The market for maintenance, repair and operations (MRO) products is a big one—with $55 billion in annual sales, according to some industry analysts.
The MRO products market also is becoming a battleground for B2B ecommerce as some of the largest ecommerce companies and distributors—including Amazon Business, W.W. Grainger Inc. and MSC Industrial Supply Co., among others—are out to become the largest digital seller.
No one has yet to emerge as a dominant online seller in the highly fragmented market of MRO products. But if Home Depot Inc. has its way the biggest chain retailer for home improvements products intends to be at least one of the finalists.
On Monday, Home Depot, with 2019 annual sales of $110.2 billion, announced it was spending $9 billion to acquire HD Supply Inc., which sells products ranging from power tools and power generators to janitorial supplies and heating, ventilation and air-conditioning (HVAC) equipment to some 300,000 customers and generates annual sales of about $6.1 billion. In acquiring HD Supply, Home Depot is buying back a company is sold in 2007.
Home Depot already has a significant ecommerce base. In 2019, Home Depot grew ecommerce year over year by about 21% to about $10.37 billion, according to the Digital Commerce 360 Top 1000. About 60% of all online orders also fulfilled at stores that are part of the retailer’s network of 2,200 stores, the company says.
But the acquisition of HD Supply also fits nicely into Home Depot’s emerging digital strategy and gives it a way to leverage that strategy into more B2B digital sales, primarily in the MRO market, Home Depot CEO Craig Menear told analysts Tuesday on the company’s third quarter earnings call based on a transcript from SeekingAlpha.com. “We continue to invest in our digital assets, introducing new capabilities and different way to engage with The Home Depot,” he said.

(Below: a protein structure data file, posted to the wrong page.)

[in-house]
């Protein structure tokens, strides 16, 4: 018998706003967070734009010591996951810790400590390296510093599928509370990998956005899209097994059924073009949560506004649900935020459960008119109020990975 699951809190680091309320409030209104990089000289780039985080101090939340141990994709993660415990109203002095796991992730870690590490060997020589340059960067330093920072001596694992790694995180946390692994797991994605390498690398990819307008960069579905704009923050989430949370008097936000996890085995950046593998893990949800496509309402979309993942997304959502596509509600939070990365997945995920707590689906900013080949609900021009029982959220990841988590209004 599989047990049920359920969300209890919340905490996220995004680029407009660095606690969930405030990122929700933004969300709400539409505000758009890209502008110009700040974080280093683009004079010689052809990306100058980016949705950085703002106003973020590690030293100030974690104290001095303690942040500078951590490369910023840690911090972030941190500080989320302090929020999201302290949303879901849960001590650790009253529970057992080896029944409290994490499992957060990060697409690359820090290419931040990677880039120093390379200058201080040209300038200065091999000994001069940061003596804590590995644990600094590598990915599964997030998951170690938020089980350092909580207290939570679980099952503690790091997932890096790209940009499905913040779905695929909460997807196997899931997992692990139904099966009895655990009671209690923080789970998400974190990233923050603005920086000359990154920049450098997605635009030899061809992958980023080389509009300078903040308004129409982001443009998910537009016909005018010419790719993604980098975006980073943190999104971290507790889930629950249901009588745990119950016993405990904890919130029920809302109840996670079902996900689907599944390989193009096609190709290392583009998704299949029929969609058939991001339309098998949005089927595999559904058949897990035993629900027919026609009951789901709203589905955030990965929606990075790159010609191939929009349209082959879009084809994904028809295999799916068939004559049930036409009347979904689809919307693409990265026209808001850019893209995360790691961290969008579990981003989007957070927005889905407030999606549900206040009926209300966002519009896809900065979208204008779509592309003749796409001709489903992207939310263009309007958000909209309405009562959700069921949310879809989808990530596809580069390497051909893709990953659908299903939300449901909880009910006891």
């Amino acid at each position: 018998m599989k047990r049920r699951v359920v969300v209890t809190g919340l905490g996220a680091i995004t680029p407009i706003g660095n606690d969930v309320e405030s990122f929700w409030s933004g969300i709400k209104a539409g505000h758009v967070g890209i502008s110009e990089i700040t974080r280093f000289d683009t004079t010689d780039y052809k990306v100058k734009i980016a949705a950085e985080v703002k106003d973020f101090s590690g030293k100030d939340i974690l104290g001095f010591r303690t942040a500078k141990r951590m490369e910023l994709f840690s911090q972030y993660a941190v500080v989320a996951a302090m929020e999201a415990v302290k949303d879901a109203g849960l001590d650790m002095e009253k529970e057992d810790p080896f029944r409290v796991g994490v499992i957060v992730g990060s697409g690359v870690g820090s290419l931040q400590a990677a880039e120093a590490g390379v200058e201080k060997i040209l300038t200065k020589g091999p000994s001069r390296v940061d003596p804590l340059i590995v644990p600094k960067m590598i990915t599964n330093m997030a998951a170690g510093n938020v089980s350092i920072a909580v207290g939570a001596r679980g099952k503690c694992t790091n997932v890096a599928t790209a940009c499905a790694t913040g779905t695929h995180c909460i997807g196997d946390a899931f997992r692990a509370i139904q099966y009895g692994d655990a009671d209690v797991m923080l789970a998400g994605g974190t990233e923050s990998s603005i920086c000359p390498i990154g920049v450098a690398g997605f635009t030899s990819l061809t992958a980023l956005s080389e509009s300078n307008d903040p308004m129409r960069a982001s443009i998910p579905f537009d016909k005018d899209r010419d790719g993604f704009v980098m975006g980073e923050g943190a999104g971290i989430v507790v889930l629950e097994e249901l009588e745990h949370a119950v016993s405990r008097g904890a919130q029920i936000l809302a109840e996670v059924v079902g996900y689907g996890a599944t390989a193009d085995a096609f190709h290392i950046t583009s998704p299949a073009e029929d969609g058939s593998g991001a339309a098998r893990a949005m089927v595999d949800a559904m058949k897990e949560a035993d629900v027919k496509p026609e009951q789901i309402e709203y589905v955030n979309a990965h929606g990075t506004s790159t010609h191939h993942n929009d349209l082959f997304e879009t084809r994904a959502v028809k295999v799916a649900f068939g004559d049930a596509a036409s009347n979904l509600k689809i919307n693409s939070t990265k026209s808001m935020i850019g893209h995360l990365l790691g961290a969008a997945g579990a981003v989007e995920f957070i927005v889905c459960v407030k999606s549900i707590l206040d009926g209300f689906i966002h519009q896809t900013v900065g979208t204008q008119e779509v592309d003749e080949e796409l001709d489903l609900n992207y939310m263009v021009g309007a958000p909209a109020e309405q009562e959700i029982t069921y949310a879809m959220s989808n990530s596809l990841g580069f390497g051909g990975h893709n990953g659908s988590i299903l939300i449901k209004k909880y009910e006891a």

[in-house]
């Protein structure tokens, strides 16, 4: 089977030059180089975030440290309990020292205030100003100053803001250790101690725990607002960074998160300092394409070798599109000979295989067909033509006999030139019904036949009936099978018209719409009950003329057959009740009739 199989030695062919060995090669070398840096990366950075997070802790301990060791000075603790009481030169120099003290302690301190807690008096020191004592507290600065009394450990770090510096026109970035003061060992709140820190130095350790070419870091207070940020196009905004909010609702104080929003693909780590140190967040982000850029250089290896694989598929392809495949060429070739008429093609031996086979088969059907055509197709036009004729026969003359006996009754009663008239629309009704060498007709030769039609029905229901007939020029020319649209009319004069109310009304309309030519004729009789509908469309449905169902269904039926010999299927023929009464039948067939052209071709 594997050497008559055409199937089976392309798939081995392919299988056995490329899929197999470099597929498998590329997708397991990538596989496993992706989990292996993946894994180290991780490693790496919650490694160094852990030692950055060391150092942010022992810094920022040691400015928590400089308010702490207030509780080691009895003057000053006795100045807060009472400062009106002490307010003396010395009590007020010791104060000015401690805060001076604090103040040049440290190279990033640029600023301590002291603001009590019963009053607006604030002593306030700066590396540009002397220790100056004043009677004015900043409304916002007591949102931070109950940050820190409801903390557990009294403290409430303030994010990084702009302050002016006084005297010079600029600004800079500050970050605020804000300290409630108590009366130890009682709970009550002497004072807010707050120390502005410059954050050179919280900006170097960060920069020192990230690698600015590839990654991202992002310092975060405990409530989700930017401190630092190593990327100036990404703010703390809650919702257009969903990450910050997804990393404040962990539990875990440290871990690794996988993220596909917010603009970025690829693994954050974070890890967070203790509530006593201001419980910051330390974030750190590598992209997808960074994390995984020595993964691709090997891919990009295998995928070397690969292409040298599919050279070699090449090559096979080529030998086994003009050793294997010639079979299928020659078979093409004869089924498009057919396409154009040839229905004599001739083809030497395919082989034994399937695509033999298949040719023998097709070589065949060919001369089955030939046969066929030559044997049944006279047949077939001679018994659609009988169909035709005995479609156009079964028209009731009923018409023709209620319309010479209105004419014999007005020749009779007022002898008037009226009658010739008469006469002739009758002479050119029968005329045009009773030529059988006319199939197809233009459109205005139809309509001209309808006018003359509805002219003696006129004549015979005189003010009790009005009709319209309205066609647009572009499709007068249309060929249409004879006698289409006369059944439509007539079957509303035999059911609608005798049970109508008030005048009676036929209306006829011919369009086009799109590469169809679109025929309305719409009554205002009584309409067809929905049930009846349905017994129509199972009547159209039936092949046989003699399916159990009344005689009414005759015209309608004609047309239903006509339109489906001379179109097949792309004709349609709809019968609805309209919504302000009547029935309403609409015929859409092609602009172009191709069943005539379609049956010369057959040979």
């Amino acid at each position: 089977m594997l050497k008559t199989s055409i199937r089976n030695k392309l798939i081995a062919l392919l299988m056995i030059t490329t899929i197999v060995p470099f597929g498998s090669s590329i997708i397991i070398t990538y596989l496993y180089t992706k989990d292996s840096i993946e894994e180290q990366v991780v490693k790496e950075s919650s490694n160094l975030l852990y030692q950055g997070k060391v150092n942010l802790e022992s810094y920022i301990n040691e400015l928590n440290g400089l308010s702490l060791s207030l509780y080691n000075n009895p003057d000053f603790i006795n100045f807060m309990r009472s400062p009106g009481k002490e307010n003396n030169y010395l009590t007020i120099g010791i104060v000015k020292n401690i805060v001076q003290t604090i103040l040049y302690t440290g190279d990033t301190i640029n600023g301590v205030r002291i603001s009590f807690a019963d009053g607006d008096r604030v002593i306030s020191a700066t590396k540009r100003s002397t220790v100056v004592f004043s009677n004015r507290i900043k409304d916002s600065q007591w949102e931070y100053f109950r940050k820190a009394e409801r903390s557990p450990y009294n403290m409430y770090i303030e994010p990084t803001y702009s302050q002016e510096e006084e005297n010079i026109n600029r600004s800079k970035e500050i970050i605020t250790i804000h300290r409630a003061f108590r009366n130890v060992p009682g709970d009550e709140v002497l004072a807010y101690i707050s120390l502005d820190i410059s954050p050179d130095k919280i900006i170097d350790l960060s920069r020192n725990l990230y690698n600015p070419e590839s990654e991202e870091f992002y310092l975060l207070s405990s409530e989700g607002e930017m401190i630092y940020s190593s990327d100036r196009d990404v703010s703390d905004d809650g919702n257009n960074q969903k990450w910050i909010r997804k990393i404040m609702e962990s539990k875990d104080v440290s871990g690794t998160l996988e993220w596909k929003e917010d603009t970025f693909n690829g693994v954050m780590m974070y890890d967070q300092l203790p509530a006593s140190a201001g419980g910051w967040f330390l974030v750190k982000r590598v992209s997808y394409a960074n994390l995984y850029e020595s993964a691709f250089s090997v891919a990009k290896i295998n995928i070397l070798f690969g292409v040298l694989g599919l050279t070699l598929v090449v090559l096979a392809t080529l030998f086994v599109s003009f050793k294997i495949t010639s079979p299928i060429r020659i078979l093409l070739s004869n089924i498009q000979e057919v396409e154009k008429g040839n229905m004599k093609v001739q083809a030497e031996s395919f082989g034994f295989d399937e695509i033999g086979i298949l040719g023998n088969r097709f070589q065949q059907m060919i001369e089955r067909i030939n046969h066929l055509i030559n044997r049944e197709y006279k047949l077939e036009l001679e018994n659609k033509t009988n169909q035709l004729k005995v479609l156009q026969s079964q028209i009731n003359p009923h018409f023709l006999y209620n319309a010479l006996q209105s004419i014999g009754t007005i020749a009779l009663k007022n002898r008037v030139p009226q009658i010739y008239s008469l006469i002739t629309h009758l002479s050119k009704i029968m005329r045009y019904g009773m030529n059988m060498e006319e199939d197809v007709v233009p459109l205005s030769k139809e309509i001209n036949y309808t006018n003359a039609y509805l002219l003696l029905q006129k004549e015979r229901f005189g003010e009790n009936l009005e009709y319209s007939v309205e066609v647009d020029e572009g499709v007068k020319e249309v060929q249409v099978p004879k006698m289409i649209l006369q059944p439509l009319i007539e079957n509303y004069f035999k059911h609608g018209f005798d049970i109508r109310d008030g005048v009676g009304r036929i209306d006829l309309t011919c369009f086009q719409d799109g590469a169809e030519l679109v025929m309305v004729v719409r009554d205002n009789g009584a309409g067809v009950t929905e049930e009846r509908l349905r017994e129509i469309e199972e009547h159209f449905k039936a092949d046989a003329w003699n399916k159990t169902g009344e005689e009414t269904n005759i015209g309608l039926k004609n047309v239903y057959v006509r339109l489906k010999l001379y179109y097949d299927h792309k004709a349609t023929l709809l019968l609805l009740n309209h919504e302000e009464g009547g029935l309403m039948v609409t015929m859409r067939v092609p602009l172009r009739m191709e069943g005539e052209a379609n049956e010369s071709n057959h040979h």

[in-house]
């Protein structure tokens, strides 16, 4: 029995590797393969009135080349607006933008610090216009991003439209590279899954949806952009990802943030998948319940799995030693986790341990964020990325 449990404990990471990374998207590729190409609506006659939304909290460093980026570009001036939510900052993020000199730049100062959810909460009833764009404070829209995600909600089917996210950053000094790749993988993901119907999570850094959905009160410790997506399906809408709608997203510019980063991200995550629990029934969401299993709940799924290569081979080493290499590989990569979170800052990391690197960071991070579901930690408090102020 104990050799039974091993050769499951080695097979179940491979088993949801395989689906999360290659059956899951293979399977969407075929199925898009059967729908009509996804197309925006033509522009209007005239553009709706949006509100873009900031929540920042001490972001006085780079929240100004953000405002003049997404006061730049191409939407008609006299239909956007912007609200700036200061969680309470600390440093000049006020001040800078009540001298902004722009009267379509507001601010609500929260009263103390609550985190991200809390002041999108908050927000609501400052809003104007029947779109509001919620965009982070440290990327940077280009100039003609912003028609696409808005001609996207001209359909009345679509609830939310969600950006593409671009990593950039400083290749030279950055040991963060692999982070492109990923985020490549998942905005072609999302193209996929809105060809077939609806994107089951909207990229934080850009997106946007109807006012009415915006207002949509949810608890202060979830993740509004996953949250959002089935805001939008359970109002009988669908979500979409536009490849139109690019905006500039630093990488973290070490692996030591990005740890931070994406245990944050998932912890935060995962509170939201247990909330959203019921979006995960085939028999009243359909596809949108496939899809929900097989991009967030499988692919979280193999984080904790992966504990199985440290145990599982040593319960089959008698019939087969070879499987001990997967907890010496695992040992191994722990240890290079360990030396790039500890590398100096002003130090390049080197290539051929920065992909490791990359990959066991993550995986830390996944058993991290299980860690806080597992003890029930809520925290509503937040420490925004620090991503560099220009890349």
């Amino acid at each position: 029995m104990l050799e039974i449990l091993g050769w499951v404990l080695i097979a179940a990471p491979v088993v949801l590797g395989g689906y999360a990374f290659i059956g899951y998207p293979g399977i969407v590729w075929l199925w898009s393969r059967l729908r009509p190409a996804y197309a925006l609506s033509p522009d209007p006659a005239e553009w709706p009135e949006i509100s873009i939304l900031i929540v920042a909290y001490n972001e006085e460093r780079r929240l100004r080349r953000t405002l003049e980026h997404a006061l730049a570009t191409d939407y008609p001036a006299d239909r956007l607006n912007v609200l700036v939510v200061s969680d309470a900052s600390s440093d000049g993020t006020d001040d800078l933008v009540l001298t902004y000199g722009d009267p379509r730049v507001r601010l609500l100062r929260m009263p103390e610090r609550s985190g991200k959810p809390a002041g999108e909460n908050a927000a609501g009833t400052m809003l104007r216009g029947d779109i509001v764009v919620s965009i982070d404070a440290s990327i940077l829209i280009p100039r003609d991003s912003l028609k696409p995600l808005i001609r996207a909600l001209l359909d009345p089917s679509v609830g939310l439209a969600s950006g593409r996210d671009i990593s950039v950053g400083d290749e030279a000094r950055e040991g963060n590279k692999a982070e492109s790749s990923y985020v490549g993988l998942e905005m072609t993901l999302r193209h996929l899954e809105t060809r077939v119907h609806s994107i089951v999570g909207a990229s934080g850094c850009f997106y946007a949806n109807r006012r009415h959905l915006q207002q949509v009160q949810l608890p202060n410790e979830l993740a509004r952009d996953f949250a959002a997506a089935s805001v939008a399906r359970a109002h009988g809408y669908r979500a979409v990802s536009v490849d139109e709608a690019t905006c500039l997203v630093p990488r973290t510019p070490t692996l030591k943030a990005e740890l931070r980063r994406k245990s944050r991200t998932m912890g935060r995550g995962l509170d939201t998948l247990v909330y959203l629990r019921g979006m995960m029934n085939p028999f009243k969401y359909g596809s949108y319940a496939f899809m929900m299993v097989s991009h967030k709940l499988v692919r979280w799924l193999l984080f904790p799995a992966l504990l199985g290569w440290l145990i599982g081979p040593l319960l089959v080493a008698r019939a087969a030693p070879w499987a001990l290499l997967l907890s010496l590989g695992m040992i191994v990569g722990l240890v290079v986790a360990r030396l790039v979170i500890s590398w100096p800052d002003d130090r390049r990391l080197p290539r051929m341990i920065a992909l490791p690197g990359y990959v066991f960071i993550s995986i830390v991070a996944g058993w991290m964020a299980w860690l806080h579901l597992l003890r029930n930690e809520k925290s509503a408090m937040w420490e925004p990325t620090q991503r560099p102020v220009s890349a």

With HD Supply, Home Depot has a good opportunity to target MRO buyers with an omnichannel retail approach that enables them to purchase goods online or in store. “The MRO customer is an important pro customer for The Home Depot,” he told analysts. “The success we’ve had with our existing MRO business makes us confident in our ability to accelerate sales growth in a highly fragmented $55 billion MRO marketplace.”
HD Supply—which operates HDSupplySolutions.com for facilities maintenance, repair and operations, or MRO, products—has a branch network of 44 distribution centers in 25 states and Canada and carries a product inventory of about 200,000 SKUs.
It also operates HDSupplyHIS.com, which sells home improvement products to contractors and do-it-yourself consumers.
Last month, HD Supply sold off its White Cap construction and industrial products business, including the ecommerce site WhiteCap.com, in a transaction valued at about $4 billion to an affiliate of investment firm Clayton, Dubilier & Rice and The Sterling Group. As part of that deal, White Cap was combined with Construction Supply Group.
When Home Depot’s acquisition of HD Supply is complete, which Home Deport expects to happen by the end of January, HD Supply will round out Home Depot’s already robust B2B ecommerce business, Menear told analysts. “Our B2B website is seeing record volumes and engagement with our pro customer,” he said, although the company didn’t break out any metrics.
For the third quarter ended Nov. 1, Home Depot posted total sales of $33.53 billion, an increase of 23% over sales of $27.22 billion in the third quarter of 2019. Q3 net earnings were $3.4 billion compared with $2.8 billion in the prior year.
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